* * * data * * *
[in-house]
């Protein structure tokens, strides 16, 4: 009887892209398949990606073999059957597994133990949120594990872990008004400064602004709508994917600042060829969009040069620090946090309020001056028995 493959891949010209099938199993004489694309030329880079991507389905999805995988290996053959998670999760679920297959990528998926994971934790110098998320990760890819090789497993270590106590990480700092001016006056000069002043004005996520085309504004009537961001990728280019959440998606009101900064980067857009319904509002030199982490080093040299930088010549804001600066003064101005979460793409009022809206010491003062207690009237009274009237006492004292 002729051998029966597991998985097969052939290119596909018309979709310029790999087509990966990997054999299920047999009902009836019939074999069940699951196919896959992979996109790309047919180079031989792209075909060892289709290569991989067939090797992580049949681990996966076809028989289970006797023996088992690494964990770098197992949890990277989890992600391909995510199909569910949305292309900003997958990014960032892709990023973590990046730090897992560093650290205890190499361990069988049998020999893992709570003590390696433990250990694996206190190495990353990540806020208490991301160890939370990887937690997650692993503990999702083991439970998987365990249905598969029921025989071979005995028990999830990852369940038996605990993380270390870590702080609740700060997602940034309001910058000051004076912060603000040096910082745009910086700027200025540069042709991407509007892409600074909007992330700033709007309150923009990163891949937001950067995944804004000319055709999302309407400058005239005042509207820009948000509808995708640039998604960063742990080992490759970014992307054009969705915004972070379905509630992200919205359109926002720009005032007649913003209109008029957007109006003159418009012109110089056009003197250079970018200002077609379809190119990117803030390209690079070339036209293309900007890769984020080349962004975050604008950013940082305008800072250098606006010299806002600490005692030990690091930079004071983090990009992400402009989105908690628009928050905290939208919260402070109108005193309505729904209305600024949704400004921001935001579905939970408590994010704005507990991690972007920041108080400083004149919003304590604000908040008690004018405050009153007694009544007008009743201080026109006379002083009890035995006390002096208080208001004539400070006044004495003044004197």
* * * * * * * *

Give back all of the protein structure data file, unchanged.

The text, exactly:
[in-house]
């Protein structure tokens, strides 16, 4: 009887892209398949990606073999059957597994133990949120594990872990008004400064602004709508994917600042060829969009040069620090946090309020001056028995 493959891949010209099938199993004489694309030329880079991507389905999805995988290996053959998670999760679920297959990528998926994971934790110098998320990760890819090789497993270590106590990480700092001016006056000069002043004005996520085309504004009537961001990728280019959440998606009101900064980067857009319904509002030199982490080093040299930088010549804001600066003064101005979460793409009022809206010491003062207690009237009274009237006492004292 002729051998029966597991998985097969052939290119596909018309979709310029790999087509990966990997054999299920047999009902009836019939074999069940699951196919896959992979996109790309047919180079031989792209075909060892289709290569991989067939090797992580049949681990996966076809028989289970006797023996088992690494964990770098197992949890990277989890992600391909995510199909569910949305292309900003997958990014960032892709990023973590990046730090897992560093650290205890190499361990069988049998020999893992709570003590390696433990250990694996206190190495990353990540806020208490991301160890939370990887937690997650692993503990999702083991439970998987365990249905598969029921025989071979005995028990999830990852369940038996605990993380270390870590702080609740700060997602940034309001910058000051004076912060603000040096910082745009910086700027200025540069042709991407509007892409600074909007992330700033709007309150923009990163891949937001950067995944804004000319055709999302309407400058005239005042509207820009948000509808995708640039998604960063742990080992490759970014992307054009969705915004972070379905509630992200919205359109926002720009005032007649913003209109008029957007109006003159418009012109110089056009003197250079970018200002077609379809190119990117803030390209690079070339036209293309900007890769984020080349962004975050604008950013940082305008800072250098606006010299806002600490005692030990690091930079004071983090990009992400402009989105908690628009928050905290939208919260402070109108005193309505729904209305600024949704400004921001935001579905939970408590994010704005507990991690972007920041108080400083004149919003304590604000908040008690004018405050009153007694009544007008009743201080026109006379002083009890035995006390002096208080208001004539400070006044004495003044004197």